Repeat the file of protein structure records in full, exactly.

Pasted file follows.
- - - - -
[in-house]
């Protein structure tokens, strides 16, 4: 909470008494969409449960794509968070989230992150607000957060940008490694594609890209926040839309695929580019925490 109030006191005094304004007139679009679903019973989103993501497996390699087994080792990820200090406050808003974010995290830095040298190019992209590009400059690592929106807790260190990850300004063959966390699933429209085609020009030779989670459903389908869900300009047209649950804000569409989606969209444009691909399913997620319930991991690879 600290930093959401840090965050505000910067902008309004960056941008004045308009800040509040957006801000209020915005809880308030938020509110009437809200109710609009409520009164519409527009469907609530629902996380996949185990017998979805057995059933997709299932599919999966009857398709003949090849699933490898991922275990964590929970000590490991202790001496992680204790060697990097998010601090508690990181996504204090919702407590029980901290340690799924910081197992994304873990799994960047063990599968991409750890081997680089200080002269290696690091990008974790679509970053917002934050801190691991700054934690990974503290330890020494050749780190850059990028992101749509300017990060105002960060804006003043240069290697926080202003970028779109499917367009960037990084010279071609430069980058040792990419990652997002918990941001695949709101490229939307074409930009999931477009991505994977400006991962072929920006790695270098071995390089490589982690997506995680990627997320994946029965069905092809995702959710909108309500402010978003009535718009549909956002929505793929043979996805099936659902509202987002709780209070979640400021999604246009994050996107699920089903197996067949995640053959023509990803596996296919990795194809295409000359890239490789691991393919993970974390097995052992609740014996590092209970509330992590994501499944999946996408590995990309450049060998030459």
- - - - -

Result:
[in-house]
């Protein structure tokens, strides 16, 4: 909470008494969409449960794509968070989230992150607000957060940008490694594609890209926040839309695929580019925490 109030006191005094304004007139679009679903019973989103993501497996390699087994080792990820200090406050808003974010995290830095040298190019992209590009400059690592929106807790260190990850300004063959966390699933429209085609020009030779989670459903389908869900300009047209649950804000569409989606969209444009691909399913997620319930991991690879 600290930093959401840090965050505000910067902008309004960056941008004045308009800040509040957006801000209020915005809880308030938020509110009437809200109710609009409520009164519409527009469907609530629902996380996949185990017998979805057995059933997709299932599919999966009857398709003949090849699933490898991922275990964590929970000590490991202790001496992680204790060697990097998010601090508690990181996504204090919702407590029980901290340690799924910081197992994304873990799994960047063990599968991409750890081997680089200080002269290696690091990008974790679509970053917002934050801190691991700054934690990974503290330890020494050749780190850059990028992101749509300017990060105002960060804006003043240069290697926080202003970028779109499917367009960037990084010279071609430069980058040792990419990652997002918990941001695949709101490229939307074409930009999931477009991505994977400006991962072929920006790695270098071995390089490589982690997506995680990627997320994946029965069905092809995702959710909108309500402010978003009535718009549909956002929505793929043979996805099936659902509202987002709780209070979640400021999604246009994050996107699920089903197996067949995640053959023509990803596996296919990795194809295409000359890239490789691991393919993970974390097995052992609740014996590092209970509330992590994501499944999946996408590995990309450049060998030459």